Analyze circuit to determine output:

Discussion in 'General Electronics Chat' started by mbxs3, Aug 27, 2011.

  1. mbxs3

    Thread Starter Active Member

    Oct 14, 2009
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    Can someone please analyze this circuit and determine what the output voltage will be?
     
    Last edited: Aug 27, 2011
  2. Kermit2

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    That seems to be a 3 volt zener, right?

    What happens when you make it a 5 volt, or a 10 volt zener?

    Believe it or not, those are hints at what the output will be.
     
  3. SgtWookie

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    The primary intent is for the circuit to be a ~5 second delay. Once C1 charges to ~1,7v, the output is turned on.

    You should see somewhere around 23.1v-23.5v depending on the output load; load shouldn't draw more than about 25mA without causing problems.

    BTW, that's a 4.7v 1W Zener.
     
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  4. Kermit2

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    [​IMG]
     
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  5. SgtWookie

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    Thanks, Kermit2 - I realized that in my state of exhaustion yesterday evening (lots of yard work in humid 100°F weather) that I'd transposed the 1N4372A to 1N4732A; the latter of which is in fact a 4.7v 1 Watt Zener.

    That DOES change the output voltage, but I'll need to throw a model for that Zener into my simulator to make sure.

    [eta]
    Couldn't find a model for that particular diode in a short period of time; but the output should now be approximately 25v, give or take some, depending on the load.
     
    Last edited: Aug 28, 2011
  6. Kermit2

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    We all make mistakes, and I seem to make more than my fair share most days.

    :)
     
  7. mbxs3

    Thread Starter Active Member

    Oct 14, 2009
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    Thanks for breaking it down for me guys.

    The output load is a 26vdc relay that is PCB mounted. I don't know the current requirements of the relay.

    I guess that when the signal at power source #2 is high, the output of the circuit is capable of energizing the relay, when the signal at power source #2 goes low, the relay is de-energized.
     
  8. SgtWookie

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    What is the part number of the relay? I could see if it would simulate OK or not, but I'd need to know the resistance of the coil.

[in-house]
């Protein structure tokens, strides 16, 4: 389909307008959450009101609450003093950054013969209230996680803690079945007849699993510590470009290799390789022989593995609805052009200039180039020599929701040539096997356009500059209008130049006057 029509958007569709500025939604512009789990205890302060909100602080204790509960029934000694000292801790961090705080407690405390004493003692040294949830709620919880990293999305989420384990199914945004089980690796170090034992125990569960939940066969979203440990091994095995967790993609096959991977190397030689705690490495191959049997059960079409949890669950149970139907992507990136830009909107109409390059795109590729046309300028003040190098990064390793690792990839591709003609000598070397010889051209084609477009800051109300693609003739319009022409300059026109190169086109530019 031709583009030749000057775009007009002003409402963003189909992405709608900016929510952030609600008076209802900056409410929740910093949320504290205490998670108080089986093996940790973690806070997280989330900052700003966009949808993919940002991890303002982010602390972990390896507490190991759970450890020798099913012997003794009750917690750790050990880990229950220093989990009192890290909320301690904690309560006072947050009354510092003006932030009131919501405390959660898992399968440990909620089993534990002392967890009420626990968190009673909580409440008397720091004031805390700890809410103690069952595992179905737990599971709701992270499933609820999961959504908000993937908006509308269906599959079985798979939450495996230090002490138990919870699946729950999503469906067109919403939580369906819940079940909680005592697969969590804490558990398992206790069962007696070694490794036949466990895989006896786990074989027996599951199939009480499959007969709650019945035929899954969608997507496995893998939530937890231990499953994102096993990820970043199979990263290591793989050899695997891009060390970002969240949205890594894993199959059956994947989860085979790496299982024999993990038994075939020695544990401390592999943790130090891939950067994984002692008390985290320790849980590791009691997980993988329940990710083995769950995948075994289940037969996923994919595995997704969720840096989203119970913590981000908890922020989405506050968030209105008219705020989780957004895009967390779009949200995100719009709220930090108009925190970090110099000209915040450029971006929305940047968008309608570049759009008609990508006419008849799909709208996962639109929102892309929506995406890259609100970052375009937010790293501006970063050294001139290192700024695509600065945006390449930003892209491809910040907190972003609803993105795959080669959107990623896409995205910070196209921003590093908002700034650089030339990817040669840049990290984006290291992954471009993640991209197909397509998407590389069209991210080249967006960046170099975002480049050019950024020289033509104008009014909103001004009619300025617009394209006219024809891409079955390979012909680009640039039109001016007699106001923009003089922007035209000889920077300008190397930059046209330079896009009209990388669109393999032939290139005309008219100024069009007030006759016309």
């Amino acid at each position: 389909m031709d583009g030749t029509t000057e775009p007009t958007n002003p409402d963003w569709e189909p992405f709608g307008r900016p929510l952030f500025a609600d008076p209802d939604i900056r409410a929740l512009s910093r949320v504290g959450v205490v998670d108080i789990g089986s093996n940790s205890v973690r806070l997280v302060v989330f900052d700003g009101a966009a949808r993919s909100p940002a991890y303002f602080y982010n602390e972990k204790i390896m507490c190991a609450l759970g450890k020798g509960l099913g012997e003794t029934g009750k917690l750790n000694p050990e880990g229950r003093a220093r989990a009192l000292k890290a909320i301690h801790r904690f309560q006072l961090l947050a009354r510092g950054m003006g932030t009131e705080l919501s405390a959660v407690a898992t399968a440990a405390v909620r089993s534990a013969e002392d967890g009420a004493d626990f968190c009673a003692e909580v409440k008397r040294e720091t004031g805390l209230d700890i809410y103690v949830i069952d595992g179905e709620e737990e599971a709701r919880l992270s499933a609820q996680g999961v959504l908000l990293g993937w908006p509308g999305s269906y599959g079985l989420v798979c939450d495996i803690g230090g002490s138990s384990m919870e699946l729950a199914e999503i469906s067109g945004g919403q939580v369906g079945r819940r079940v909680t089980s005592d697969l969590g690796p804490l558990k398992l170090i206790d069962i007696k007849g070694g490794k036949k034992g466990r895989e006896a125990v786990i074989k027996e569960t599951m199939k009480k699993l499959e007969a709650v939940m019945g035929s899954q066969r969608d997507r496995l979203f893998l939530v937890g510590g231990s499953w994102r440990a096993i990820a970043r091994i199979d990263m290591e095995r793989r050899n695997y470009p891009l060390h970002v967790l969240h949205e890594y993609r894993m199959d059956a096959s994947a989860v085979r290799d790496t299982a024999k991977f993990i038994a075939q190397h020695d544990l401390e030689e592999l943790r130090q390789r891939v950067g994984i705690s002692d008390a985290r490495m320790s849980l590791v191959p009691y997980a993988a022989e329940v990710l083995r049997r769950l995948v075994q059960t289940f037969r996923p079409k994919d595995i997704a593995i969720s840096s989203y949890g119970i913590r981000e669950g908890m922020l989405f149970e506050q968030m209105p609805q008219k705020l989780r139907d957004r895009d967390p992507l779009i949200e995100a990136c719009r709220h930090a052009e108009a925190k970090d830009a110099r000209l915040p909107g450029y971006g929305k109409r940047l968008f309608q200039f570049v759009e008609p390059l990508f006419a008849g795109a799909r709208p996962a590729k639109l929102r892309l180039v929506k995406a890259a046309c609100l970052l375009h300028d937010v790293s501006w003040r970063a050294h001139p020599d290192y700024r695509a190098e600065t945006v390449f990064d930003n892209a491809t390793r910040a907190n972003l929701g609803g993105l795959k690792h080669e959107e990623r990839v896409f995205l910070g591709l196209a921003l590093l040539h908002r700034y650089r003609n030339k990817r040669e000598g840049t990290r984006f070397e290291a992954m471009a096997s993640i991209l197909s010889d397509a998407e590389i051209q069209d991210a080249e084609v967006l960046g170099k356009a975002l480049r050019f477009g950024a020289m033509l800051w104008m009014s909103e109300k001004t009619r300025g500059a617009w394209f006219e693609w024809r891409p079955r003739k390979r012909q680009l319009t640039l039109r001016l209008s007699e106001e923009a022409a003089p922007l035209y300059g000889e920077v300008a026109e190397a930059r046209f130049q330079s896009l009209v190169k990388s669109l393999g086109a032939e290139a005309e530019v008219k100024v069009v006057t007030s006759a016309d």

If the relay does not have a built-in diode, or if the diode is burned open, it would take out (fry) the Zener and Q6 rather quickly
     
  9. mbxs3

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    Oct 14, 2009
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    Relay part number is W260-A1A-004L1.
     
  10. SgtWookie

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    Leach Int'l
    Interesting, those are mil-spec parts.
    http://www.leachintl2.com/english/english1/vol0/properties/00028.html
    The coil has 700 Ohms resistance, so ~35.7mA current.

    I'm seeing about 24.5v with that much of a load on it, and it takes an extra second for the voltage to reach that point.

    Note that there is no reverse-EMF suppression diode in these relays. This circuit really needs a reverse-EMF diode added, or Q6 is going to be blasted.

    What's this circuit in? A vintage military aircraft? We used extremely similar relays in F-4 Phantoms.
     
  11. mbxs3

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    Yeah, P-3's.
     
  12. SgtWookie

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    Cool. It's amazing that they're still flying those birds; they were old when I was on active duty.

    I added some more test points so that you can get an idea of the voltages over time. If you need anything else, holler. ;)
     
  13. mbxs3

    Thread Starter Active Member

    Oct 14, 2009
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    Thanks Sgt. They are some oldies. As always, I appreciate the info you provide.
     
  14. SgtWookie

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    You're welcome - anything to keep NAVAIR up there. ;)
     
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